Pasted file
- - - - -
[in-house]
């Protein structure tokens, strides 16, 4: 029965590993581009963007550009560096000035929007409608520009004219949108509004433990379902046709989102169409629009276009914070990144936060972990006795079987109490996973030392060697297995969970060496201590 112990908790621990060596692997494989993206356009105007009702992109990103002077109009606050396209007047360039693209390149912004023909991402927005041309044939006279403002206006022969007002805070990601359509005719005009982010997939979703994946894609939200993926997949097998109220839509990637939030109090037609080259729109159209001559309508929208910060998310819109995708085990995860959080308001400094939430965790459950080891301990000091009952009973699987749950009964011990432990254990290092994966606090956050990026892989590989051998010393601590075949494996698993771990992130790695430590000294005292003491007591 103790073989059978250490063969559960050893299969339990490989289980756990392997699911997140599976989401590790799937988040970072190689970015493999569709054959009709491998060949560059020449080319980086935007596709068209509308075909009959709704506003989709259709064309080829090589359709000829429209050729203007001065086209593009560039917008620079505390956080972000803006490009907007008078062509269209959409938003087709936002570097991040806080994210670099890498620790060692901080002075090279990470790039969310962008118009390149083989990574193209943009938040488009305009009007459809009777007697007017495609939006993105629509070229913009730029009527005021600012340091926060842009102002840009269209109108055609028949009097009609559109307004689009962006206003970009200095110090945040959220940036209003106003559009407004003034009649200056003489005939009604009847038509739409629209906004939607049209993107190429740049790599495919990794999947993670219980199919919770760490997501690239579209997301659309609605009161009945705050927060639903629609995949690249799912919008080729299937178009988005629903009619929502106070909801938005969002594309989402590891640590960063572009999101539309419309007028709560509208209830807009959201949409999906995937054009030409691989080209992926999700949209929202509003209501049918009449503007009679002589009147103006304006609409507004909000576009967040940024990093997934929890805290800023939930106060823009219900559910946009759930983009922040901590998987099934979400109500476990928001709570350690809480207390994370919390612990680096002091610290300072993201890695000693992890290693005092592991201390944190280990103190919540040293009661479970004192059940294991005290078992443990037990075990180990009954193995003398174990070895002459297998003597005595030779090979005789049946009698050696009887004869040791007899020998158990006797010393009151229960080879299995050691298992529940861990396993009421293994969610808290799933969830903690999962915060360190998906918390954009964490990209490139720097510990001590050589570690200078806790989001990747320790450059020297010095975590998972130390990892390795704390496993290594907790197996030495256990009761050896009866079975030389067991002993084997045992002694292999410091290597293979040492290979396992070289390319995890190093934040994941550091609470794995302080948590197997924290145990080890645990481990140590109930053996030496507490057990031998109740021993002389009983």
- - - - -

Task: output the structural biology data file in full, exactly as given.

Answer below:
[in-house]
């Protein structure tokens, strides 16, 4: 029965590993581009963007550009560096000035929007409608520009004219949108509004433990379902046709989102169409629009276009914070990144936060972990006795079987109490996973030392060697297995969970060496201590 112990908790621990060596692997494989993206356009105007009702992109990103002077109009606050396209007047360039693209390149912004023909991402927005041309044939006279403002206006022969007002805070990601359509005719005009982010997939979703994946894609939200993926997949097998109220839509990637939030109090037609080259729109159209001559309508929208910060998310819109995708085990995860959080308001400094939430965790459950080891301990000091009952009973699987749950009964011990432990254990290092994966606090956050990026892989590989051998010393601590075949494996698993771990992130790695430590000294005292003491007591 103790073989059978250490063969559960050893299969339990490989289980756990392997699911997140599976989401590790799937988040970072190689970015493999569709054959009709491998060949560059020449080319980086935007596709068209509308075909009959709704506003989709259709064309080829090589359709000829429209050729203007001065086209593009560039917008620079505390956080972000803006490009907007008078062509269209959409938003087709936002570097991040806080994210670099890498620790060692901080002075090279990470790039969310962008118009390149083989990574193209943009938040488009305009009007459809009777007697007017495609939006993105629509070229913009730029009527005021600012340091926060842009102002840009269209109108055609028949009097009609559109307004689009962006206003970009200095110090945040959220940036209003106003559009407004003034009649200056003489005939009604009847038509739409629209906004939607049209993107190429740049790599495919990794999947993670219980199919919770760490997501690239579209997301659309609605009161009945705050927060639903629609995949690249799912919008080729299937178009988005629903009619929502106070909801938005969002594309989402590891640590960063572009999101539309419309007028709560509208209830807009959201949409999906995937054009030409691989080209992926999700949209929202509003209501049918009449503007009679002589009147103006304006609409507004909000576009967040940024990093997934929890805290800023939930106060823009219900559910946009759930983009922040901590998987099934979400109500476990928001709570350690809480207390994370919390612990680096002091610290300072993201890695000693992890290693005092592991201390944190280990103190919540040293009661479970004192059940294991005290078992443990037990075990180990009954193995003398174990070895002459297998003597005595030779090979005789049946009698050696009887004869040791007899020998158990006797010393009151229960080879299995050691298992529940861990396993009421293994969610808290799933969830903690999962915060360190998906918390954009964490990209490139720097510990001590050589570690200078806790989001990747320790450059020297010095975590998972130390990892390795704390496993290594907790197996030495256990009761050896009866079975030389067991002993084997045992002694292999410091290597293979040492290979396992070289390319995890190093934040994941550091609470794995302080948590197997924290145990080890645990481990140590109930053996030496507490057990031998109740021993002389009983």